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Bruins

Tyler Seguin Provides Much-Needed Spark, Comes Up Big In Shootout Win Over Winnipeg

By Michael Hurley, CBS Boston
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Tyler Seguin (Photo by Jared Wickerham/Getty Images)

Tyler Seguin (Photo by Jared Wickerham/Getty Images)

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BOSTON (CBS) — Monday afternoon’s game at the TD Garden had a bit of everything. There were huge hits, great saves and plenty of scoring opportunities, but there just weren’t too many goals.

And if it weren’t for Tyler Seguin, there wouldn’t have been any for Boston.

In a game that featured 38 combined block shots between the Bruins and Jets, as well as at least four shots off the post, goals were hard to come by for both teams. To score, the Bruins were going to need a spark, and it was the electrifying Seguin who provided it late in the first period.

The still-20-year-old winger burst through a passing lane at the Winnipeg blue line, intercepting a backward pass from Andrew Ladd intended for Bryan Little. Seguin then breezed around Tobias Enstrom and carried the puck deep into the zone to goaltender Ondrej Pavelec’s left side, waiting patiently to create a passing lane to Brad Marchand, who was working his way around the 6-foot-5, 265-pound Dustin Byfuglien in front of the net.

Seguin threaded the needle, and the feisty left winger buried the first of what could be many goals assisted by Seguin this season.

“Once Seggs got it, I knew if I could beat my guy to the net — he was kind of standing still — I’d be able to get a good opportunity,” Marchand said. “Seggs put it on my tape. That’s all I tried to do, and he made a great pass and I just put it in the open net.”

Seguin spoke rather nonchalantly about the play — “I just poked my stick out there … and found Marchy in front” — but in a game that ended up tied 1-1 at the end of 65 minutes, it proved to be a crucial one.

It was also a defensive play that the young forward is making more and more often, with head coach Claude Julien noting that Seguin made a similar steal Saturday night against the Rangers.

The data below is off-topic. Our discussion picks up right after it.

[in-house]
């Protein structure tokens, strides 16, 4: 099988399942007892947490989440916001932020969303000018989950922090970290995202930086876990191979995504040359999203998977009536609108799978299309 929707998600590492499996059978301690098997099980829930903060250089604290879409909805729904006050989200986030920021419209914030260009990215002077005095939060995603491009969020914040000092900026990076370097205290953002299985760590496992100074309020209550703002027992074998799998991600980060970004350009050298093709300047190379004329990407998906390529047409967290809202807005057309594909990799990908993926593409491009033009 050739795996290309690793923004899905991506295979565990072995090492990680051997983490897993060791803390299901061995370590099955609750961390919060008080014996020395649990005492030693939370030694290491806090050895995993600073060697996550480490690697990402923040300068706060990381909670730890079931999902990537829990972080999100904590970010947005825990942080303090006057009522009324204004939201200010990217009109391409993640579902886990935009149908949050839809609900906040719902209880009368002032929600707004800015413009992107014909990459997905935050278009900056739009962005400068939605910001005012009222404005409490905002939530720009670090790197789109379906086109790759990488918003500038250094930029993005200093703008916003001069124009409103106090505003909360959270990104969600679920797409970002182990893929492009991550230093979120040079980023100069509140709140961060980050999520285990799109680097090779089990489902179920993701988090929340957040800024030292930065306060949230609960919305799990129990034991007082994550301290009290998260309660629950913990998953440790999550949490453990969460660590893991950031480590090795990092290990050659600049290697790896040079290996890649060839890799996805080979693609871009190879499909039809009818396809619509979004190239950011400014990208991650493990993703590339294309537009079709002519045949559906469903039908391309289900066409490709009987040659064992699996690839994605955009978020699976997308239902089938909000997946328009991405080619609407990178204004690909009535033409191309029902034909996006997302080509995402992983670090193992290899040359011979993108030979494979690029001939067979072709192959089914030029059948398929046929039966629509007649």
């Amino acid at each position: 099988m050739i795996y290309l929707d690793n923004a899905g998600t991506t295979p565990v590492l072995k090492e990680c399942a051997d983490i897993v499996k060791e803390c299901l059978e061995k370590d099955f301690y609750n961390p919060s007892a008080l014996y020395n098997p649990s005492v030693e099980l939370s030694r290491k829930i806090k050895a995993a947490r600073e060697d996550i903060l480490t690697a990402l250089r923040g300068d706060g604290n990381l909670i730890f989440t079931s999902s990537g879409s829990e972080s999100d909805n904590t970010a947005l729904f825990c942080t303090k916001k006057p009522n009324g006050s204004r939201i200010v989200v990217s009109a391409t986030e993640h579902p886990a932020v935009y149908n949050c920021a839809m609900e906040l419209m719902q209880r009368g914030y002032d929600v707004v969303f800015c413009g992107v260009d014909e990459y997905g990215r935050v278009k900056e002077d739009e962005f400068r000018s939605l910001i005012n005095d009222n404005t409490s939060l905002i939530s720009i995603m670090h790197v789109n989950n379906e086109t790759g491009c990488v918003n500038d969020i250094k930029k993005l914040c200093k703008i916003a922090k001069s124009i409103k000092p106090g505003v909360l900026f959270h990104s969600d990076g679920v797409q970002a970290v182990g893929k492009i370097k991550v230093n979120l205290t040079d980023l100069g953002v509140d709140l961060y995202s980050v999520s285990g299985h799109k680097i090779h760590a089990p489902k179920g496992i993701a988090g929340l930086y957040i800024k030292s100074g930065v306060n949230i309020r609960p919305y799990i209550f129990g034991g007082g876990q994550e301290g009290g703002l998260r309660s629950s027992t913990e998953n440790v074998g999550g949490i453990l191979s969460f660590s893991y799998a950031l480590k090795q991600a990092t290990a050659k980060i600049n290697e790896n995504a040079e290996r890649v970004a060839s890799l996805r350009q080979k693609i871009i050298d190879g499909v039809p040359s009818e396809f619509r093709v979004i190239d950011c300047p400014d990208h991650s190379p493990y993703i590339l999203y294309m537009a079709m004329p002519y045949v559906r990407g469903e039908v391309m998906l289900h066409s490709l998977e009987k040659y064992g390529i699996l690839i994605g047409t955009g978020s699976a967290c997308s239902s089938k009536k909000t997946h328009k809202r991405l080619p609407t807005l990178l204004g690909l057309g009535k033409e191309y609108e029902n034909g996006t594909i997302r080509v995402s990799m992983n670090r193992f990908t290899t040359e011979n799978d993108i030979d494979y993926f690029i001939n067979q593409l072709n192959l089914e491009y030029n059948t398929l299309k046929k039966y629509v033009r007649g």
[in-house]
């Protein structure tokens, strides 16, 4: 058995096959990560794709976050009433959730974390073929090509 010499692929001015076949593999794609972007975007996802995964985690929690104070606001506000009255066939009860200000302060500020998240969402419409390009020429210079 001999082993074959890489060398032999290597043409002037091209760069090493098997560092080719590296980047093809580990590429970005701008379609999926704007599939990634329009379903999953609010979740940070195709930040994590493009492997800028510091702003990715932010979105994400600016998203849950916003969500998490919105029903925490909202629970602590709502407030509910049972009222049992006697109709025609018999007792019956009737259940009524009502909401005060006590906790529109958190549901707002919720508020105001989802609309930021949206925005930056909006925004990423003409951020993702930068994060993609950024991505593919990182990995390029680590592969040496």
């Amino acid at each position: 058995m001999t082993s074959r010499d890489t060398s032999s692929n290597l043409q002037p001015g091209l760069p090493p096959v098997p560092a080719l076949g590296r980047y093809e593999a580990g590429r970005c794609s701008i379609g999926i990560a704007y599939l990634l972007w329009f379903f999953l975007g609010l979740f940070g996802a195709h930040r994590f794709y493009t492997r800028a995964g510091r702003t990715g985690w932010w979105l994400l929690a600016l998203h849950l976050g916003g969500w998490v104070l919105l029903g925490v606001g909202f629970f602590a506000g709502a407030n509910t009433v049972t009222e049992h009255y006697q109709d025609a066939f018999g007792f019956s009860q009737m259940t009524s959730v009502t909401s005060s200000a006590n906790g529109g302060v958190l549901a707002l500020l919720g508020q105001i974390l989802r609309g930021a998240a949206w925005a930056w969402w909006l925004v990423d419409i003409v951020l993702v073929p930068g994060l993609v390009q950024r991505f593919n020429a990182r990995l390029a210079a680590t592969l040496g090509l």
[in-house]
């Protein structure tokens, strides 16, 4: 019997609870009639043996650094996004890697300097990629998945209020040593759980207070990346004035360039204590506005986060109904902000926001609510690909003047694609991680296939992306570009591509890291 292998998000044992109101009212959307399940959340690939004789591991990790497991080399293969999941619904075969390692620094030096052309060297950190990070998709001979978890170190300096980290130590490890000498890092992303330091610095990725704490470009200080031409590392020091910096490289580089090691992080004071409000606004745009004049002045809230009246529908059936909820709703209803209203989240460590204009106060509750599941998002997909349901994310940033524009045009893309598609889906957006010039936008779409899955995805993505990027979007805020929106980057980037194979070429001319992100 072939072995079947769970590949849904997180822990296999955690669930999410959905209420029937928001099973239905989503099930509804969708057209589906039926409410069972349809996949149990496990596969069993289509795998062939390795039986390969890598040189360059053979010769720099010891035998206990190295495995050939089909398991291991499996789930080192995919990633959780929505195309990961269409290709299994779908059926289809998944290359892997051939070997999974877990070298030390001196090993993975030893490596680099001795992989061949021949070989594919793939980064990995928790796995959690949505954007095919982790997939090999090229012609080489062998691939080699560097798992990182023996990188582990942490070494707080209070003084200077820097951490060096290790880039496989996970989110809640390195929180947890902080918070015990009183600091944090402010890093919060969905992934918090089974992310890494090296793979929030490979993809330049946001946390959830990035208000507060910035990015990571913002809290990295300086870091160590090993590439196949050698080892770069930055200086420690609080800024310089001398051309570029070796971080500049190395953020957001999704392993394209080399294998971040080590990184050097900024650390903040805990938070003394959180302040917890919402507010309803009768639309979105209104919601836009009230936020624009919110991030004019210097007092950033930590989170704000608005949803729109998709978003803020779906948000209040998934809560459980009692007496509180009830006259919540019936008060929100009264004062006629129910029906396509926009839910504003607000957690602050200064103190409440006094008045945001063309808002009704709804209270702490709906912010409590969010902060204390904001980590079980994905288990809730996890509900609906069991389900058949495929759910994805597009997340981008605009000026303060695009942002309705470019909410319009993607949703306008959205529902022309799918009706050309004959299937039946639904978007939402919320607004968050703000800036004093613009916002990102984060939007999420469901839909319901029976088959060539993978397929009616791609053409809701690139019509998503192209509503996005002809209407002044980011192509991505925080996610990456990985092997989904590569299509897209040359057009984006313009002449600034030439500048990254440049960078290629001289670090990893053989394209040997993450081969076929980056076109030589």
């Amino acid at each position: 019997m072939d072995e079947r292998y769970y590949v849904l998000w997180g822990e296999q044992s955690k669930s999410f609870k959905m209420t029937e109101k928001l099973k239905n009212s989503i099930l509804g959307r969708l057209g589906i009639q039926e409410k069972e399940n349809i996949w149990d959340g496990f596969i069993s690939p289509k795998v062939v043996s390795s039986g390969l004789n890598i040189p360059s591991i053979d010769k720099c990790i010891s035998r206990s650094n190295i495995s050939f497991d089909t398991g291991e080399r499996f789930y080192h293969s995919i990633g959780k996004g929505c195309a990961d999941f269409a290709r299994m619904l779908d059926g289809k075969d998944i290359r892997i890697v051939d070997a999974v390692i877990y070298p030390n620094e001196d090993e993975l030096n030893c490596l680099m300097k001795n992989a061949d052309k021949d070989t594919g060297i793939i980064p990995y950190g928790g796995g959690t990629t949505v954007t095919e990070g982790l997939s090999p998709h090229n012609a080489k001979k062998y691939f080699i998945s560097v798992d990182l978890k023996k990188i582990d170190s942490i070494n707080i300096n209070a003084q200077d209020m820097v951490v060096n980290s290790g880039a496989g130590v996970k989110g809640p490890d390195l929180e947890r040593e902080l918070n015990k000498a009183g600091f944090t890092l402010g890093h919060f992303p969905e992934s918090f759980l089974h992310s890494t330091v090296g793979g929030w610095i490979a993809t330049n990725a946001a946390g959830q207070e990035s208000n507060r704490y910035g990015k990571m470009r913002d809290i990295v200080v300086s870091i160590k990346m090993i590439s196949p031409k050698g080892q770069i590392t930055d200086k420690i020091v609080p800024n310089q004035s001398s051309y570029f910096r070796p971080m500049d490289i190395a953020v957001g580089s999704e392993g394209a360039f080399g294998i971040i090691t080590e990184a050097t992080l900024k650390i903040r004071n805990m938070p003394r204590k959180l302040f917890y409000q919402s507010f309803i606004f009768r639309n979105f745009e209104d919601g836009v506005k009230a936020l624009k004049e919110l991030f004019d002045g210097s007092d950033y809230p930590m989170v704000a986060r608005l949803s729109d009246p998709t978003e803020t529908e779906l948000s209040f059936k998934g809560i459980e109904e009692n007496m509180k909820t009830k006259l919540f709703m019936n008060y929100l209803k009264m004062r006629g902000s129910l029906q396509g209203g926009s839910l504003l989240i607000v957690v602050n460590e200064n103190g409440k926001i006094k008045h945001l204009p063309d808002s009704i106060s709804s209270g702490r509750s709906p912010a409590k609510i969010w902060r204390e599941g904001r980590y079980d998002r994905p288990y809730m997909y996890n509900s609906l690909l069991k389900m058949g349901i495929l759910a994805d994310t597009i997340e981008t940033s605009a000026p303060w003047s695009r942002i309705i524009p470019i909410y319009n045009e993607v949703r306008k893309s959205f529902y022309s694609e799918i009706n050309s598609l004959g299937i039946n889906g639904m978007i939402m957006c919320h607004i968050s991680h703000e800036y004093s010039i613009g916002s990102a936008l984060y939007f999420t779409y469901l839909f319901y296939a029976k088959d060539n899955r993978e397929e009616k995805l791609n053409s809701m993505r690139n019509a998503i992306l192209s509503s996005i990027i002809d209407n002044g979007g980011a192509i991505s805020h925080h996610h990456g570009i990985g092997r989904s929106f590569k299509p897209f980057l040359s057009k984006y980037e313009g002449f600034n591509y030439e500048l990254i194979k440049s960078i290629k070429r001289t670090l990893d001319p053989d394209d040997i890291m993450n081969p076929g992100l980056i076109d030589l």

“I think that’s a little bit of good instinct,” Julien said. “I think those kinds of things in his situation pay off because of his skill level. Once he turns that puck over and he gets going on the offense, he becomes a dangerous player. That was a great pass to Brad, and Brad made the best of it.”

With the Garden crowd buzzing in anticipation every single time No. 19 touched the puck, it was appropriate that Seguin was the one who opened the shootout with a truly incredible move to beat Pavelec. Seguin carried the puck wide left with speed before hitting the brakes. He deked back and forth about 10 times, toying with Pavelec’s patience, before finally flipping a forehand past Pavelec’s glove.

“I usually like to use my speed, but you gotta mix it it up because of video these days, people look around,” Seguin said. “I’ve been doing [that move] for a little while, but I haven’t really done it in a game. … I knew the whole way that I wanted to go glove. I hadn’t decided if I was going to go with speed or without speed until I really picked up the puck in the shootout. I decided to slow down, and that’s how it worked out.”

Patrice Bergeron buried his shootout attempt, and Tuukka Rask (24 saves) stopped two Jets attempts to give the Bruins a victory and a 2-0-0 record to start the shortened season.

In a 48-game schedule — which will require players to grind their way through bumps, bruises and sore legs — the Bruins may be relying more and more on Seguin to lead the way on offense. Through two games back in the NHL after lighting it up in Switzerland, the kid seems just fine taking on that responsibility.

Read more from Michael by clicking here, or find him on Twitter @michaelFhurley.

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